Misoprostol is a registered medication in Brazil, and it is used for legal abortion, induction of labor with the live fetus, and induction of a dead or retained fetus.

Telemedicine, COVID-19 and sexual violence

In Brazil, telemedicine abortion is offereed by the Núcleo de Atenção Integral a Vítimas de Agressão Sexual (Nuavidas) in the Hospital de Clínicas in Uberlândia.

Manual Vacuum Aspiration

Manual Vacuum Aspiration is available in medical centers to interrupt pregnancies until 14 weeks legally.

Electric Vacuum Aspiration

Electrical Vacuum Aspiration is available in some parts of the country. Records state that 3% of legal abortions were performed with this method [5].

Cultural context

How does the cultural environment affect access to abortion in Brazil? 

There is a determining relationship between abortion and cultural conditions in Brazil. Women live in a state of socioeconomic inequality that translates into factors such as less access to education, decent housing, and contraceptive methods, among others. In addition, structural racism, which places black women under greater vulnerability, makes the situation even worse. In this way, cultural, social, and economic conditions lead to a lack of access to the public health system, generating more significant risks of unsafe abortion4.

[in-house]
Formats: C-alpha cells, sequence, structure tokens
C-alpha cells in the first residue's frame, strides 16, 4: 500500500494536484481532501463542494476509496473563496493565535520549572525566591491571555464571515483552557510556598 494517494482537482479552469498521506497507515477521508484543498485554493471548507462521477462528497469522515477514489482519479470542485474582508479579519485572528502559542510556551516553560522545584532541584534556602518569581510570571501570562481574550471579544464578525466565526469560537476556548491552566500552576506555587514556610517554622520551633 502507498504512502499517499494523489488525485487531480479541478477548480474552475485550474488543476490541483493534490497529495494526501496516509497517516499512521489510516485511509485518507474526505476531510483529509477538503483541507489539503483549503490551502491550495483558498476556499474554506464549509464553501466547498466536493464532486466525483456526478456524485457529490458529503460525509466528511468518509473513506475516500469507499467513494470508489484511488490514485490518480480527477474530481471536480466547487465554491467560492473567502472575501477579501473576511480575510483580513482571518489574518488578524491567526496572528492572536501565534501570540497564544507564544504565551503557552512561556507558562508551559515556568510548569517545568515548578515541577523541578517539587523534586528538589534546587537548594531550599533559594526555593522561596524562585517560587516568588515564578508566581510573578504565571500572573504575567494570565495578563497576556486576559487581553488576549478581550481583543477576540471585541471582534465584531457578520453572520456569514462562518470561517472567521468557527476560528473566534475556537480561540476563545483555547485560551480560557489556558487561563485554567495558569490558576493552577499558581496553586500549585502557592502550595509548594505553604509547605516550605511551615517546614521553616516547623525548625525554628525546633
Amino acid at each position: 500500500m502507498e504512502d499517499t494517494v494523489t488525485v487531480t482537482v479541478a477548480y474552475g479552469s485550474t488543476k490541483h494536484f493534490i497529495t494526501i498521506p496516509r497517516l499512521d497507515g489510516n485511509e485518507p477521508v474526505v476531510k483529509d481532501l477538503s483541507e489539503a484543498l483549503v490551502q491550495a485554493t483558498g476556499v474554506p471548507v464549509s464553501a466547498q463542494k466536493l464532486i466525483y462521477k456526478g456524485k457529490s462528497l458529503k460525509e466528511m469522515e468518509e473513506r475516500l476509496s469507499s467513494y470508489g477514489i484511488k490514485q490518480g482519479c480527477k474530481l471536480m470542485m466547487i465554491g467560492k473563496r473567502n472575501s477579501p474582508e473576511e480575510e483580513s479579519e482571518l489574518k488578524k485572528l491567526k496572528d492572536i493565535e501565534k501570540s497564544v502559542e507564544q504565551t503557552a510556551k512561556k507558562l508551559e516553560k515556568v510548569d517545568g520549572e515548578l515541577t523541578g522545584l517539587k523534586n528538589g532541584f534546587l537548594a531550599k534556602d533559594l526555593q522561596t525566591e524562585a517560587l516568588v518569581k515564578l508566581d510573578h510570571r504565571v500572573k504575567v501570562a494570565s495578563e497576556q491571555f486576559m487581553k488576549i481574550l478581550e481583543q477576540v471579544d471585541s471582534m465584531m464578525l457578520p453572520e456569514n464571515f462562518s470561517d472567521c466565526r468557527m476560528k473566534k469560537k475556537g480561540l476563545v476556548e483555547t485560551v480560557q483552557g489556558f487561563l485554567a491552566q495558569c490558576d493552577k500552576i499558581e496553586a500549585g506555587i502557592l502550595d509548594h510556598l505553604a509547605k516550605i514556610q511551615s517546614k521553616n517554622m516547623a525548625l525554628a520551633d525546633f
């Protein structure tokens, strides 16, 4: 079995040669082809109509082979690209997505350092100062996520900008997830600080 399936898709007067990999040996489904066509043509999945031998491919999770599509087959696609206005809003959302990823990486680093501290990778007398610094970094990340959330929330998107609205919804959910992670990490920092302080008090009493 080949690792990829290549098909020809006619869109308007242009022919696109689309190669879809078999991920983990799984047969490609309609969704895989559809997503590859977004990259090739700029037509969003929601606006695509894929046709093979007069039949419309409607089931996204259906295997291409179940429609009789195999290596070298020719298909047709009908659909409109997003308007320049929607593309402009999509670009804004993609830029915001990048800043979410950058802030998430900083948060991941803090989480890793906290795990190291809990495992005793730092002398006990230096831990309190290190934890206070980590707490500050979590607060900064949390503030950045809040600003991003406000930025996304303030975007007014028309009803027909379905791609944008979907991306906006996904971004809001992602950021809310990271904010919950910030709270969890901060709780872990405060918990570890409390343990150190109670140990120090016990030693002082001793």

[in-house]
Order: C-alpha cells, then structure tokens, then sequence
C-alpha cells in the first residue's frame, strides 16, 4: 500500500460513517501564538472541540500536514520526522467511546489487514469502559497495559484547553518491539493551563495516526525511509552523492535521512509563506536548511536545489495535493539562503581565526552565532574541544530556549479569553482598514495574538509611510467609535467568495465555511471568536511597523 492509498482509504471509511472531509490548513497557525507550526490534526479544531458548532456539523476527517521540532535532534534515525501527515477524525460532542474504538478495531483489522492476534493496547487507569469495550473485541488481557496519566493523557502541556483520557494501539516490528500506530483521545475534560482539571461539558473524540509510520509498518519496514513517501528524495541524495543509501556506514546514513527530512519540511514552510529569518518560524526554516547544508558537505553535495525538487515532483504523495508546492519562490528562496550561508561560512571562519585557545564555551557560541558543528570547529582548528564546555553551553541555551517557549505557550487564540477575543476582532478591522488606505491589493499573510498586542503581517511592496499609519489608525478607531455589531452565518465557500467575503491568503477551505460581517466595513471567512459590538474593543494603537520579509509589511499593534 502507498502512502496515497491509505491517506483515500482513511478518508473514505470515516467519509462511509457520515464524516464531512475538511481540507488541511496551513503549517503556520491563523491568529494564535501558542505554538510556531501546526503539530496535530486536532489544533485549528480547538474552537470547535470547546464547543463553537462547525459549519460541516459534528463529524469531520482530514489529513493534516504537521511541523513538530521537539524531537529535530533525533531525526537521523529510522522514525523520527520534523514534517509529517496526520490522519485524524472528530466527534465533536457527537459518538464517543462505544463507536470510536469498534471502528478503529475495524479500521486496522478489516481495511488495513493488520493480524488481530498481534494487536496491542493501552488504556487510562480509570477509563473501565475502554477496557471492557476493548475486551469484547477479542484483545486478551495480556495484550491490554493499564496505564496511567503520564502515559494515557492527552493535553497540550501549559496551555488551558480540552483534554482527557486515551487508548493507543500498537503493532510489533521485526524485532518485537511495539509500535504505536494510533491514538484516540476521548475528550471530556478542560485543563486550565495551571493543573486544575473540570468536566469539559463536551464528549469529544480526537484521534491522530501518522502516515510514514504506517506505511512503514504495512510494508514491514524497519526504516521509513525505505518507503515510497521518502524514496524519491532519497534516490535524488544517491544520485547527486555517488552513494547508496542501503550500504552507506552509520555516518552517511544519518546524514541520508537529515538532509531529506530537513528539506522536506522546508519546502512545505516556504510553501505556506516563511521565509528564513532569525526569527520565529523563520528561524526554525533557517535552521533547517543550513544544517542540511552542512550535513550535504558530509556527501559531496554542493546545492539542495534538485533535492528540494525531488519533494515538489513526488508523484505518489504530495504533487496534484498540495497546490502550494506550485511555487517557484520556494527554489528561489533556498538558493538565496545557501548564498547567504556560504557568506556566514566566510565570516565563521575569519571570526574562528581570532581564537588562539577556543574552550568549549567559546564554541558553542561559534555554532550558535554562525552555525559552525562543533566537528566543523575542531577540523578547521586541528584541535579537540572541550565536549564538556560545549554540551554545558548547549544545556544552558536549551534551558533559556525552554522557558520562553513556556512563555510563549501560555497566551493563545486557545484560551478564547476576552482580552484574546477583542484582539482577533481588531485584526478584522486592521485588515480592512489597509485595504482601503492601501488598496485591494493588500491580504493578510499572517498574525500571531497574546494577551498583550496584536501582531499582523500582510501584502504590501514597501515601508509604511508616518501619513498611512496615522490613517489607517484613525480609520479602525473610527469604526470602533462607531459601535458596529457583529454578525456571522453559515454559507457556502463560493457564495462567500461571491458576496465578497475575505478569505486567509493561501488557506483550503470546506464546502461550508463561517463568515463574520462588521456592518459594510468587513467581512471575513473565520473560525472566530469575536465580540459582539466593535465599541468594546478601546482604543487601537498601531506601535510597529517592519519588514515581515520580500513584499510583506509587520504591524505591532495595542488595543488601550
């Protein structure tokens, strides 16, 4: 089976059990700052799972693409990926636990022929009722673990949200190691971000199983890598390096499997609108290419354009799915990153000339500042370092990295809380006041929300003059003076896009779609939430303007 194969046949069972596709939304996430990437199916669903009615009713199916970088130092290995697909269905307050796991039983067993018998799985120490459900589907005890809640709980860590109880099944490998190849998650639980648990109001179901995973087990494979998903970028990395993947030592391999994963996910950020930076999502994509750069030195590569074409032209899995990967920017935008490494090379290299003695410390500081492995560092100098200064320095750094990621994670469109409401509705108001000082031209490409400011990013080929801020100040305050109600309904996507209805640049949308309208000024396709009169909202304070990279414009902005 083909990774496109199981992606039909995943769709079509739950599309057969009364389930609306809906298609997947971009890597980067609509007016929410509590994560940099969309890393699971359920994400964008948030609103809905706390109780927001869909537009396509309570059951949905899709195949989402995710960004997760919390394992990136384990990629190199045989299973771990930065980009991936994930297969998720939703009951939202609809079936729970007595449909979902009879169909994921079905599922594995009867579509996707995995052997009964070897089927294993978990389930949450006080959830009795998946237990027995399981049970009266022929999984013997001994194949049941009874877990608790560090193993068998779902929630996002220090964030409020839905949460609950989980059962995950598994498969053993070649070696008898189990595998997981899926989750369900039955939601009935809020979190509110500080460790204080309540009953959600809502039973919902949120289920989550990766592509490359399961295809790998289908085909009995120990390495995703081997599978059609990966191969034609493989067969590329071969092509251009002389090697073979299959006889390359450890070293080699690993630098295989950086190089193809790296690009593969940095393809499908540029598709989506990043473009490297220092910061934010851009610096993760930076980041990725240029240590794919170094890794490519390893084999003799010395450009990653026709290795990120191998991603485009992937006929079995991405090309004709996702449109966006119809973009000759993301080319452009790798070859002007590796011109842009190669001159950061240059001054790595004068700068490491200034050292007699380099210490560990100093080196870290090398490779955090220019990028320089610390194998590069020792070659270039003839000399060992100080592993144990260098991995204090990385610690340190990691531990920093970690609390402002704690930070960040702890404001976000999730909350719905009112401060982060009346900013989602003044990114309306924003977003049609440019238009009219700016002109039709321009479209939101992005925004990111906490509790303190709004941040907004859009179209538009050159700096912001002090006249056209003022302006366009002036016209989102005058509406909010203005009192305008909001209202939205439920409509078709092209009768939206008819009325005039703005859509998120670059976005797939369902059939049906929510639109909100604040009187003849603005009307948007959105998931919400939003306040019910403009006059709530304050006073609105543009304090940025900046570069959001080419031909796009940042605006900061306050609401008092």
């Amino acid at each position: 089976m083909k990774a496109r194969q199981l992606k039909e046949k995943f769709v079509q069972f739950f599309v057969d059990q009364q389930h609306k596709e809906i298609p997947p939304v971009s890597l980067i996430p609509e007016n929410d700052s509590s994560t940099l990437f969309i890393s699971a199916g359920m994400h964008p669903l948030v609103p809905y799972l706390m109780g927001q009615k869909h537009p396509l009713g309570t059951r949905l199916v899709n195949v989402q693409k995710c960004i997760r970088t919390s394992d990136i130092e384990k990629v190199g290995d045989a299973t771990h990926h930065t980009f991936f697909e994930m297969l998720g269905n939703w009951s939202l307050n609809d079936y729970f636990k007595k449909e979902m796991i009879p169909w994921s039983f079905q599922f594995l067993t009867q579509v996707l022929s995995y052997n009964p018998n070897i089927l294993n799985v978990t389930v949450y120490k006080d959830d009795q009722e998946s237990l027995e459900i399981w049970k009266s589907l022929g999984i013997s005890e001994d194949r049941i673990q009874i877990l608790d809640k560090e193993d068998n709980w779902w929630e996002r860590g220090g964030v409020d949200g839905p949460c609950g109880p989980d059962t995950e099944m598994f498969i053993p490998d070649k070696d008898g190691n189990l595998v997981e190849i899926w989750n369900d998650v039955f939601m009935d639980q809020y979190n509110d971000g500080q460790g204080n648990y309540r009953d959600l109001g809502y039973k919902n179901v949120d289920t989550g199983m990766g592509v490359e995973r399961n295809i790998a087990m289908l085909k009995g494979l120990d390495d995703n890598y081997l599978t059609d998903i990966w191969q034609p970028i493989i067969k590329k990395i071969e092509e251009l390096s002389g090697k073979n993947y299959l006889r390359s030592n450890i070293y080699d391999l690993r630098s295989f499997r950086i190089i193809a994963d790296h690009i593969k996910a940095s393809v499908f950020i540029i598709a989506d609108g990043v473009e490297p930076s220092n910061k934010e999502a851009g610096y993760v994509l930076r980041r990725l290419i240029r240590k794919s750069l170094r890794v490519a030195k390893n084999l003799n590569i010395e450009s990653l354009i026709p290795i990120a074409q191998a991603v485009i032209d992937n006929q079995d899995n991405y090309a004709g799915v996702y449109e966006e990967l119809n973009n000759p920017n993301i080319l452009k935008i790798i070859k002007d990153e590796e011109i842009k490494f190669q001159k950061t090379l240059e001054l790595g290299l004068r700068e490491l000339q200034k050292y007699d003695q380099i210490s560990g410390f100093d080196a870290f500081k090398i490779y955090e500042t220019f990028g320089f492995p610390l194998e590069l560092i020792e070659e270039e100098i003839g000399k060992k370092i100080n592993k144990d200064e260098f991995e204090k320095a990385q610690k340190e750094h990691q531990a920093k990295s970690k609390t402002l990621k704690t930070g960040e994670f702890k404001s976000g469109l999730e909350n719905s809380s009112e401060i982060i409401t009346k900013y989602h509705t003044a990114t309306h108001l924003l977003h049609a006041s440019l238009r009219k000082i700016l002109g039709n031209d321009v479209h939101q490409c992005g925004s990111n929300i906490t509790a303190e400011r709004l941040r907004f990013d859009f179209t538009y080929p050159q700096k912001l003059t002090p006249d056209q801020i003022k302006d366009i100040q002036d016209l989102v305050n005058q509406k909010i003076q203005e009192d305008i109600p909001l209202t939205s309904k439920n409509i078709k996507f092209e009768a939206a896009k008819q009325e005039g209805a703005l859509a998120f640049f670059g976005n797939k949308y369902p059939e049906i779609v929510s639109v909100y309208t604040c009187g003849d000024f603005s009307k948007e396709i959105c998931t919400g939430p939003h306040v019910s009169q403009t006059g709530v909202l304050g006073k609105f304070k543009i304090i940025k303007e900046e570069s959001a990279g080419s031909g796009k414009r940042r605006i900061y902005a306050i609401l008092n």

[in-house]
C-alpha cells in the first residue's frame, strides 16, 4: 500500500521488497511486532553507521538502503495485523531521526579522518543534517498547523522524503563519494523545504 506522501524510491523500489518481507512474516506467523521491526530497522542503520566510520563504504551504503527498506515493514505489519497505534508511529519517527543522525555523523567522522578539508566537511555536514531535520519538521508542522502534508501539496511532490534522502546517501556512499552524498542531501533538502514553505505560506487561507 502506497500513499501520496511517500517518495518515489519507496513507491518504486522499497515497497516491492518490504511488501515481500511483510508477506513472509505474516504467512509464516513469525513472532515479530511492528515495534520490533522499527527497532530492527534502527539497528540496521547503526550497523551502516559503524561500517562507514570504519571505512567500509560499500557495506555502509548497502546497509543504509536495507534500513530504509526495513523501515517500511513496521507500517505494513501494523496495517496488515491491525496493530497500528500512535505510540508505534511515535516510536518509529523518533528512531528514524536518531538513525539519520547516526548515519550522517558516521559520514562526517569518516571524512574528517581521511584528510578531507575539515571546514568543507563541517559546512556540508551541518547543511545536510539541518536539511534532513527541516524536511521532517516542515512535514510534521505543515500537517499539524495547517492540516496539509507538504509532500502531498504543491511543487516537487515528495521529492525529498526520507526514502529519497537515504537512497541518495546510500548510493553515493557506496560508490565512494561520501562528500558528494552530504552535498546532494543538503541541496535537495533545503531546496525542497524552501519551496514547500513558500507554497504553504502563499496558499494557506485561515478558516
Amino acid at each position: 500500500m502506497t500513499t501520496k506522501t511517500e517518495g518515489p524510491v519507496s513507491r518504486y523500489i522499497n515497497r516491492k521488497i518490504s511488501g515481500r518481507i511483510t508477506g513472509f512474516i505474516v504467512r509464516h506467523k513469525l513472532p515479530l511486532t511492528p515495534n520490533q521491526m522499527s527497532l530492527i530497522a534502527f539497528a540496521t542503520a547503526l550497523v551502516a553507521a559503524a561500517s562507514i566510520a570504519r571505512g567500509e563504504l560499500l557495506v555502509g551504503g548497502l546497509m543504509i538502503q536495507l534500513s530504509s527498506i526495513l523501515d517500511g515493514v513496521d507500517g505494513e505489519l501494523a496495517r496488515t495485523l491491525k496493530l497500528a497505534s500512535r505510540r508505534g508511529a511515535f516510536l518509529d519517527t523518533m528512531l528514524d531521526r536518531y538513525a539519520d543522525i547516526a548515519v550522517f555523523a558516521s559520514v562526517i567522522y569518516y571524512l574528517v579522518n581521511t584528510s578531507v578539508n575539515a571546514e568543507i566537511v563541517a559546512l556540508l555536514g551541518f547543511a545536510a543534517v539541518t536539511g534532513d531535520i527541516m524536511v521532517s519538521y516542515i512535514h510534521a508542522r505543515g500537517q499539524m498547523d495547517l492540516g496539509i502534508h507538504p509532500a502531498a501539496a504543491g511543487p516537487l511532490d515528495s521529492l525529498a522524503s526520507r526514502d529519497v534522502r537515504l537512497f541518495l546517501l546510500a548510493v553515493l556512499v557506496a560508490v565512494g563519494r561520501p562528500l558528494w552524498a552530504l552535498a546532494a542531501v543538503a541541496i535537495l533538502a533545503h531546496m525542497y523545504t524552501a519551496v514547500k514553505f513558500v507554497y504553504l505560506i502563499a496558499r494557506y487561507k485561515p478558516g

Impact of COVID-19

How the Corona pandemic influenced abortions in Brazil

During the 2020 period of the pandemic, the abortion law in Brazil remained strict under penal code regulations.

In Brazil, telemedicine abortion is being practised as a solution to isolation and lockdown in cases of sexual violence. The program was initiated by the Núcleo de Atenção Integral a Vítimas de Agressão Sexual (Nuavidas) in the Hospital de Clínicas in Uberlândia.

The services reported that as of April 2021, 15 women terminated their pregnancies using their services5. However, in contrast to reports of sexual violence, this number appears to be considerably low.

What we don’t know